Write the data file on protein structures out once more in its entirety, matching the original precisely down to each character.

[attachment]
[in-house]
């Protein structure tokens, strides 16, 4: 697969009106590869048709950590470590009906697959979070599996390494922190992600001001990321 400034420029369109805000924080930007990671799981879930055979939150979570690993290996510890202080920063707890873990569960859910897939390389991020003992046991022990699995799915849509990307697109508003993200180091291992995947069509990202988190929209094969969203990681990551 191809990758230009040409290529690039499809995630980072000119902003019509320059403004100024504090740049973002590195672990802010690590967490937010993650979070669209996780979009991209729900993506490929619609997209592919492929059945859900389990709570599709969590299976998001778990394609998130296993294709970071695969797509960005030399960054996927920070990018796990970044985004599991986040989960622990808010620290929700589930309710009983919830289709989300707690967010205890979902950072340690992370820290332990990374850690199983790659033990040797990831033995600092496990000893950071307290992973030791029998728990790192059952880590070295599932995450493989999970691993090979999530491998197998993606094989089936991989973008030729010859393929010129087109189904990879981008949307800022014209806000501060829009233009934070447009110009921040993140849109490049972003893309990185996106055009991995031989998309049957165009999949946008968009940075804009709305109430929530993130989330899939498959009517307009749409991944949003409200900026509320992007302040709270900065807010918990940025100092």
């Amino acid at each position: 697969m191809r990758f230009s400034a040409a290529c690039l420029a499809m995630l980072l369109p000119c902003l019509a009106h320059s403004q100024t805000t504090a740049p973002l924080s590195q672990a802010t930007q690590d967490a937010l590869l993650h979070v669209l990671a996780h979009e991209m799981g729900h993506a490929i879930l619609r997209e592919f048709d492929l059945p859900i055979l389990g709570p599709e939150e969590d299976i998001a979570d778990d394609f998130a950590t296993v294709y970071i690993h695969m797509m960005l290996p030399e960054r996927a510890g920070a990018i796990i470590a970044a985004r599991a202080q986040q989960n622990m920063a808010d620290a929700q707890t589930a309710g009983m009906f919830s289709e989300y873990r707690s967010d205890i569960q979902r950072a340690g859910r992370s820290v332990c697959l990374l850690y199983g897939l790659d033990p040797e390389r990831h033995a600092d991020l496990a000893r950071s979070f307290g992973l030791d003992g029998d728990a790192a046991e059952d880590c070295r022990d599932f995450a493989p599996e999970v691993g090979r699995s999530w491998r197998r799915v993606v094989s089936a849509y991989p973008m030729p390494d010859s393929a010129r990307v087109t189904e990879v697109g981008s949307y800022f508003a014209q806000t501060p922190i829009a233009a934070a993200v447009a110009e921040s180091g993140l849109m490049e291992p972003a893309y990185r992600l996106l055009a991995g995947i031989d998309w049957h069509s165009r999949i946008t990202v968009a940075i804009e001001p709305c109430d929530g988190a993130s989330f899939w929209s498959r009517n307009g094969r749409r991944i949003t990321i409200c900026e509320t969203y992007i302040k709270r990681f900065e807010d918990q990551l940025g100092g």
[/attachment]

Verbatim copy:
[in-house]
């Protein structure tokens, strides 16, 4: 697969009106590869048709950590470590009906697959979070599996390494922190992600001001990321 400034420029369109805000924080930007990671799981879930055979939150979570690993290996510890202080920063707890873990569960859910897939390389991020003992046991022990699995799915849509990307697109508003993200180091291992995947069509990202988190929209094969969203990681990551 191809990758230009040409290529690039499809995630980072000119902003019509320059403004100024504090740049973002590195672990802010690590967490937010993650979070669209996780979009991209729900993506490929619609997209592919492929059945859900389990709570599709969590299976998001778990394609998130296993294709970071695969797509960005030399960054996927920070990018796990970044985004599991986040989960622990808010620290929700589930309710009983919830289709989300707690967010205890979902950072340690992370820290332990990374850690199983790659033990040797990831033995600092496990000893950071307290992973030791029998728990790192059952880590070295599932995450493989999970691993090979999530491998197998993606094989089936991989973008030729010859393929010129087109189904990879981008949307800022014209806000501060829009233009934070447009110009921040993140849109490049972003893309990185996106055009991995031989998309049957165009999949946008968009940075804009709305109430929530993130989330899939498959009517307009749409991944949003409200900026509320992007302040709270900065807010918990940025100092």
């Amino acid at each position: 697969m191809r990758f230009s400034a040409a290529c690039l420029a499809m995630l980072l369109p000119c902003l019509a009106h320059s403004q100024t805000t504090a740049p973002l924080s590195q672990a802010t930007q690590d967490a937010l590869l993650h979070v669209l990671a996780h979009e991209m799981g729900h993506a490929i879930l619609r997209e592919f048709d492929l059945p859900i055979l389990g709570p599709e939150e969590d299976i998001a979570d778990d394609f998130a950590t296993v294709y970071i690993h695969m797509m960005l290996p030399e960054r996927a510890g920070a990018i796990i470590a970044a985004r599991a202080q986040q989960n622990m920063a808010d620290a929700q707890t589930a309710g009983m009906f919830s289709e989300y873990r707690s967010d205890i569960q979902r950072a340690g859910r992370s820290v332990c697959l990374l850690y199983g897939l790659d033990p040797e390389r990831h033995a600092d991020l496990a000893r950071s979070f307290g992973l030791d003992g029998d728990a790192a046991e059952d880590c070295r022990d599932f995450a493989p599996e999970v691993g090979r699995s999530w491998r197998r799915v993606v094989s089936a849509y991989p973008m030729p390494d010859s393929a010129r990307v087109t189904e990879v697109g981008s949307y800022f508003a014209q806000t501060p922190i829009a233009a934070a993200v447009a110009e921040s180091g993140l849109m490049e291992p972003a893309y990185r992600l996106l055009a991995g995947i031989d998309w049957h069509s165009r999949i946008t990202v968009a940075i804009e001001p709305c109430d929530g988190a993130s989330f899939w929209s498959r009517n307009g094969r749409r991944i949003t990321i409200c900026e509320t969203y992007i302040k709270r990681f900065e807010d918990q990551l940025g100092g």